- The scientific name for the American alligator is:
- The common name Alligator comes from the Spanish; el
lagarto, meaning "lizard" This Spanish phrase mispronounced
in English came to be "Alligator".
- Alligator breeding season in Florida begins in April and
runs through the end of May.
- The female alligator begins building a nest.
This is also called a mound.
- The female alligator lays eggs over a two week period in
- The female alligator lays about 35 to 40 eggs.
This is called a "clutch"
- Alligator eggs are creamy white in color. These
eggs are about the size of a goose egg.
- Baby alligators emerge from their egg after about 65
- The mother alligator protects the nest.
- The mother alligator will actually assist the hatchlings
to break out of their shells. The mother hears the baby grunt form
inside the shell. She will then lift the egg in her mouth and roll it
around against the roof of her mouth with her tongue. This cracks the
egg and the little one is able to escape.
- The mother alligator will often carry the new born to
- Alligator mothers often remain with their young for
- While the eggs are incubating, higher temperatures, of
90 to 93 degrees Fahrenheit result in males while slightly cooler temperatures,
82 to 86 degrees Fahrenheit result in females. This temperature
variation will affect the determination of the sex of the incubating
alligator in the first half of incubation.
- Turtles will lay their eggs on top of an alligator
mound. Possibly for protection of their eggs.
- 60 to 80% of newborns are male according to samples
taken in the wild.
- Alligators become sexually mature at 6 feet.
- Males alligators grow slightly faster than females until
about the length of six feet.
- Alligators vocalize. The males and females produce
a bellowing sound. Males actually sound different from the
- Baby alligators make a grunting sound.
- If a baby issues a distress call, which is a series of
grunt sounds, the mother alligator or other adults will respond quickly to
the aid of the babies.
- Vocal sounds are of low frequency and can travel over
long distances with little distortion. Underwater, these sounds may
travel even four times further.
- Alligators as very efficient swimmers, are the
"ballet performers" of the Everglades. They streamline
themselves by holding their legs close to their body and push themselves
through the water with "S" movements of their tail.
- Alligators can "tail walk". They can
leap quickly out of the water and almost look like a dolphin.
- The alligator has a four chambered heart like a
mammal. They and other crocodilians are the only reptiles with four
- Alligator teeth continue to be replaced by newer
ones. This occurs every two years. Teeth in the front are
replaced more often than teeth to the rear of the mouth. Alligator
teeth are hollow.
- Alligators are opportunistic hunters. They wait
for their food to come to them. If something that looks appetizing
swims by; the alligator with a quick burst of energy will seize its prey.
- The alligator stomach is the most acidic of any of the
vertebrates. The alligator can digest 100% of bone that it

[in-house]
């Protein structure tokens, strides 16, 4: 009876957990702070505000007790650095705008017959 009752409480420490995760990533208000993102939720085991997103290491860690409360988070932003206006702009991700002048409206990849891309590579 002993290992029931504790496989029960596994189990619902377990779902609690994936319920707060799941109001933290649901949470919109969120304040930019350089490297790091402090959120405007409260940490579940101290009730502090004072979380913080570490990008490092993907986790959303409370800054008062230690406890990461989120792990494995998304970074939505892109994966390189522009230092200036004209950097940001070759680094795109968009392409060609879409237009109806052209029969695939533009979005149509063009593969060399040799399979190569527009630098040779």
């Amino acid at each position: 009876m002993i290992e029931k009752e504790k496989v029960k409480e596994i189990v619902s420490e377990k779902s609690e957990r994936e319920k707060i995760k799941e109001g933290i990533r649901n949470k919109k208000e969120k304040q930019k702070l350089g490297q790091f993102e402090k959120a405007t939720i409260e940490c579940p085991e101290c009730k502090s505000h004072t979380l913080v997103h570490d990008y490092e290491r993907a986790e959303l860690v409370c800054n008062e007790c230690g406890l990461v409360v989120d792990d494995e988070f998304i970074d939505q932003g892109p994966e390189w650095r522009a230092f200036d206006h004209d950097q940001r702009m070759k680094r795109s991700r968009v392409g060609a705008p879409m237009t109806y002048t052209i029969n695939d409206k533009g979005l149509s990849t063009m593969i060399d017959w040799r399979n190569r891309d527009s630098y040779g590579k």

- Alligators can go for long periods between meals.
It is believed that an alligator can survive without eating, for up to a year
or even longer.
- Alligators grow approximately a foot per year for the
first six years.
- "Gator Holes" - deep holes dug by alligators
in the Everglades (sometimes over many years) hold water in the dry
season. These holes allow fish and other aquatic creatures to survive
in these extreme dry conditions. This gator hole also provides a
source of drinking water for other animals.
Cool stories about alligators
According to John Brickell in a story on alligators
published in "The Natural History of North Carolina" in 1737, reported
that alligators frequently killed dogs and pigs. In his opinion, they
developed a real taste for dogs.
The dogs of the Native Americans outwitted
alligators. They were well aware of the dangers of alligators, or so it
seemed. A pack of dogs wishing to cross the Mississippi would approach the
banks and bark loudly. They would also slap the water with their paws to
attract the alligators from the area. When the alligators congregated in
the area that the dogs attracted them to, they (dogs) ran farther down the river
bank and crossed at a safe distance from the deceived alligators.
Large alligator teeth were used for powder chargers for
musket rifles. These hollow teeth held the right "powder charge"
for the rifles. Hunters would inscribe beautiful scenes on these alligator
teeth powder charge holders.
During the civil war, the south was cut off from supplies by
the north. Shoe leather like other commodities was in short supply.
Alligator hides were used as a replacement for leather in the manufacture of shoes and boots
for Confederate soldiers.
In the middle of the 1800's, alligator teeth mounted in
decorative settings were used as baby pacifiers. Often times, the
alligator tooth was highly polished white and set in silver. The tooth was
hung around the babies neck and rubbed against the little one's gums when they
were cutting teeth. Some even thought that the energy from the alligators
powerful jaws could be absorbed by the infants delicate jaw taking the pain
Helpful Hint About Alligators:
If you are being chased by an alligator and
you are with a friend.........
Stay ahead of your friend!
Alligator Picture Page
Stay tuned for "Part Two" on Dija
Know about alligators?